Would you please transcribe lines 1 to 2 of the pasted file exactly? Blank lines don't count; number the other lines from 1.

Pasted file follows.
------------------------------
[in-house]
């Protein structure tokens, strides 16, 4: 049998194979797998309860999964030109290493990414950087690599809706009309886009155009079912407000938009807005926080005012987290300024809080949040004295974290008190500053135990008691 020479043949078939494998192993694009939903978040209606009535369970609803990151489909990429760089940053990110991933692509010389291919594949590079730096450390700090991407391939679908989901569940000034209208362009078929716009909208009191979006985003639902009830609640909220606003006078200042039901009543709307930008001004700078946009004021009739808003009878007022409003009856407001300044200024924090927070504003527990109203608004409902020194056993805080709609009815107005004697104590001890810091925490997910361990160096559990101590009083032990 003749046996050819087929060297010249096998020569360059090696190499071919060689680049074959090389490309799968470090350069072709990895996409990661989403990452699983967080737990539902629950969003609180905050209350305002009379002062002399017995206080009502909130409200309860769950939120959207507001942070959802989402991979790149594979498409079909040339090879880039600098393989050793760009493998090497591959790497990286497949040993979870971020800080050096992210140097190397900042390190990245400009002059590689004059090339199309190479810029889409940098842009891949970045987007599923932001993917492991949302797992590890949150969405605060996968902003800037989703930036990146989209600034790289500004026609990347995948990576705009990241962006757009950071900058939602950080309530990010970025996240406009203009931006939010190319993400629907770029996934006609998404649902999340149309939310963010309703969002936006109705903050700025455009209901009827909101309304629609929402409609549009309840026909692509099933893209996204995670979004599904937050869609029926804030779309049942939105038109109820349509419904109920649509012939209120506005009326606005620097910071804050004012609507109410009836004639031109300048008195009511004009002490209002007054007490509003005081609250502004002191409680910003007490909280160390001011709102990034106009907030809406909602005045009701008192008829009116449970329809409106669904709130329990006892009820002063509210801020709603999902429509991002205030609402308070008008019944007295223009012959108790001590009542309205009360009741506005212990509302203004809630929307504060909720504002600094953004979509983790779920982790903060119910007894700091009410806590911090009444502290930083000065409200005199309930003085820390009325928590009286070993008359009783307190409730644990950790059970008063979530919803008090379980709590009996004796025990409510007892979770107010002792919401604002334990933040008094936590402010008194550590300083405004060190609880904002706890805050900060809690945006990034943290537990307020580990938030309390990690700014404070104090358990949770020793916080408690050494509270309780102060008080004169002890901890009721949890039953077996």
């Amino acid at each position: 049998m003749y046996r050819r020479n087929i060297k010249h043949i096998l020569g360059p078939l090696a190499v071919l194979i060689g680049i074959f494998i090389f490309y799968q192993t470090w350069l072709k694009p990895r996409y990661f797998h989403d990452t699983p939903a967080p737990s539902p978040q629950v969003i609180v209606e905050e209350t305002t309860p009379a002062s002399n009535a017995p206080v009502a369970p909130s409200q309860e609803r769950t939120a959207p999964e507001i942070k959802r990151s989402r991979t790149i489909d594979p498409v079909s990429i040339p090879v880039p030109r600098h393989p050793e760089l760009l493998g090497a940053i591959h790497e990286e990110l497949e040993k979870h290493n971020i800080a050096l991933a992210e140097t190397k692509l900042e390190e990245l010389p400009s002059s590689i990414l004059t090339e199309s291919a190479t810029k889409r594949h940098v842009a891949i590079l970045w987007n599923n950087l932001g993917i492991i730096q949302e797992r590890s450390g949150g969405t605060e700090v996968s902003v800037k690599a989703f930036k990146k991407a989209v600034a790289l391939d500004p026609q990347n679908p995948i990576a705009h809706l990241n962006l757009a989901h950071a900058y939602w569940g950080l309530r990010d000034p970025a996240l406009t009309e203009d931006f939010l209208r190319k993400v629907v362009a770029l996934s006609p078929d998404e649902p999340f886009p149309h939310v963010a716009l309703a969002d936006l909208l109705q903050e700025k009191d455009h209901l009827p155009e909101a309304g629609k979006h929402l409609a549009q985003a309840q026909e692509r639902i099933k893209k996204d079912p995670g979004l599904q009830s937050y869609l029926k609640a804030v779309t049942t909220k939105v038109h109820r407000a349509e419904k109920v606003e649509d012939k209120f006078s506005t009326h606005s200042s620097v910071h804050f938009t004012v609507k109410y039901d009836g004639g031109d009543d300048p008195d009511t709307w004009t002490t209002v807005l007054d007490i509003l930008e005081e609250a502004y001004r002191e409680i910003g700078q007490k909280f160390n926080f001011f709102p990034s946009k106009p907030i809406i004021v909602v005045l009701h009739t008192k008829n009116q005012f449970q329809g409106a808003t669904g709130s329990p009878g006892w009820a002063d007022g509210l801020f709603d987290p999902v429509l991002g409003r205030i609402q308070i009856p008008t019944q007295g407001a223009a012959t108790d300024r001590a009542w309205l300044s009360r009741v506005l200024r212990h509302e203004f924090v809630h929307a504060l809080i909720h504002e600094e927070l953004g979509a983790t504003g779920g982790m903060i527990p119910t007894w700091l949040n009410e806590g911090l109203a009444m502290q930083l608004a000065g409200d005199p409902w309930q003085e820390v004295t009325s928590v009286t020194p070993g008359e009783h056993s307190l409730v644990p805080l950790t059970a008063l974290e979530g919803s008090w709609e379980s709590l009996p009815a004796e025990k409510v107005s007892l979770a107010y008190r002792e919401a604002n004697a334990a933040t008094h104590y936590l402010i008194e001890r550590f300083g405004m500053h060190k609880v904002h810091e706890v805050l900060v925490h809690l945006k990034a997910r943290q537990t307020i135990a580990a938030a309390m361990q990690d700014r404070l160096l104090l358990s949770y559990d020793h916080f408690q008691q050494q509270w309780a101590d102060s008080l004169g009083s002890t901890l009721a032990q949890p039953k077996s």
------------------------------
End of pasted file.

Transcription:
[in-house]
């Protein structure tokens, strides 16, 4: 049998194979797998309860999964030109290493990414950087690599809706009309886009155009079912407000938009807005926080005012987290300024809080949040004295974290008190500053135990008691 020479043949078939494998192993694009939903978040209606009535369970609803990151489909990429760089940053990110991933692509010389291919594949590079730096450390700090991407391939679908989901569940000034209208362009078929716009909208009191979006985003639902009830609640909220606003006078200042039901009543709307930008001004700078946009004021009739808003009878007022409003009856407001300044200024924090927070504003527990109203608004409902020194056993805080709609009815107005004697104590001890810091925490997910361990160096559990101590009083032990 003749046996050819087929060297010249096998020569360059090696190499071919060689680049074959090389490309799968470090350069072709990895996409990661989403990452699983967080737990539902629950969003609180905050209350305002009379002062002399017995206080009502909130409200309860769950939120959207507001942070959802989402991979790149594979498409079909040339090879880039600098393989050793760009493998090497591959790497990286497949040993979870971020800080050096992210140097190397900042390190990245400009002059590689004059090339199309190479810029889409940098842009891949970045987007599923932001993917492991949302797992590890949150969405605060996968902003800037989703930036990146989209600034790289500004026609990347995948990576705009990241962006757009950071900058939602950080309530990010970025996240406009203009931006939010190319993400629907770029996934006609998404649902999340149309939310963010309703969002936006109705903050700025455009209901009827909101309304629609929402409609549009309840026909692509099933893209996204995670979004599904937050869609029926804030779309049942939105038109109820349509419904109920649509012939209120506005009326606005620097910071804050004012609507109410009836004639031109300048008195009511004009002490209002007054007490509003005081609250502004002191409680910003007490909280160390001011709102990034106009907030809406909602005045009701008192008829009116449970329809409106669904709130329990006892009820002063509210801020709603999902429509991002205030609402308070008008019944007295223009012959108790001590009542309205009360009741506005212990509302203004809630929307504060909720504002600094953004979509983790779920982790903060119910007894700091009410806590911090009444502290930083000065409200005199309930003085820390009325928590009286070993008359009783307190409730644990950790059970008063979530919803008090379980709590009996004796025990409510007892979770107010002792919401604002334990933040008094936590402010008194550590300083405004060190609880904002706890805050900060809690945006990034943290537990307020580990938030309390990690700014404070104090358990949770020793916080408690050494509270309780102060008080004169002890901890009721949890039953077996």